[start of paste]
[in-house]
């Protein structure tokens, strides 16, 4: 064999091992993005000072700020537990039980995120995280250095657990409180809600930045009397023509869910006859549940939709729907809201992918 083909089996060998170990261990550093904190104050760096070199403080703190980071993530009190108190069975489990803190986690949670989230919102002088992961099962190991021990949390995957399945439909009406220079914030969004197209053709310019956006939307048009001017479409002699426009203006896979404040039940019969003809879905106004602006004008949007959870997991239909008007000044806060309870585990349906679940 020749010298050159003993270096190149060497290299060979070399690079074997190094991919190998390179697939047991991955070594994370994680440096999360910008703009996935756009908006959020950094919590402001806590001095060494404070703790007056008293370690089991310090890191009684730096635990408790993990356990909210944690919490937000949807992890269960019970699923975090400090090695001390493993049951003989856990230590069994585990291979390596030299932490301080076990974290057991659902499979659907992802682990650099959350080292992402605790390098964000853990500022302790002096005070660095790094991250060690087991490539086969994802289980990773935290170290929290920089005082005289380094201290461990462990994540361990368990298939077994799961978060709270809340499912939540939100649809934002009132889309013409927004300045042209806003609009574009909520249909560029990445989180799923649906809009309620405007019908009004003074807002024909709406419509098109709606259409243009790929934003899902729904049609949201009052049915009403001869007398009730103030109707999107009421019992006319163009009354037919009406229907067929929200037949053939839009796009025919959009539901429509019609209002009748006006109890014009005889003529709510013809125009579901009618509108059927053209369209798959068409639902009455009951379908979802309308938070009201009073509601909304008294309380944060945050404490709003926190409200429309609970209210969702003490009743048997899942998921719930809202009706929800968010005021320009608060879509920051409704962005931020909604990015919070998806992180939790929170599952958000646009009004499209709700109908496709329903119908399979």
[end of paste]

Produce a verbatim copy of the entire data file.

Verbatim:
[in-house]
């Protein structure tokens, strides 16, 4: 064999091992993005000072700020537990039980995120995280250095657990409180809600930045009397023509869910006859549940939709729907809201992918 083909089996060998170990261990550093904190104050760096070199403080703190980071993530009190108190069975489990803190986690949670989230919102002088992961099962190991021990949390995957399945439909009406220079914030969004197209053709310019956006939307048009001017479409002699426009203006896979404040039940019969003809879905106004602006004008949007959870997991239909008007000044806060309870585990349906679940 020749010298050159003993270096190149060497290299060979070399690079074997190094991919190998390179697939047991991955070594994370994680440096999360910008703009996935756009908006959020950094919590402001806590001095060494404070703790007056008293370690089991310090890191009684730096635990408790993990356990909210944690919490937000949807992890269960019970699923975090400090090695001390493993049951003989856990230590069994585990291979390596030299932490301080076990974290057991659902499979659907992802682990650099959350080292992402605790390098964000853990500022302790002096005070660095790094991250060690087991490539086969994802289980990773935290170290929290920089005082005289380094201290461990462990994540361990368990298939077994799961978060709270809340499912939540939100649809934002009132889309013409927004300045042209806003609009574009909520249909560029990445989180799923649906809009309620405007019908009004003074807002024909709406419509098109709606259409243009790929934003899902729904049609949201009052049915009403001869007398009730103030109707999107009421019992006319163009009354037919009406229907067929929200037949053939839009796009025919959009539901429509019609209002009748006006109890014009005889003529709510013809125009579901009618509108059927053209369209798959068409639902009455009951379908979802309308938070009201009073509601909304008294309380944060945050404490709003926190409200429309609970209210969702003490009743048997899942998921719930809202009706929800968010005021320009608060879509920051409704962005931020909604990015919070998806992180939790929170599952958000646009009004499209709700109908496709329903119908399979």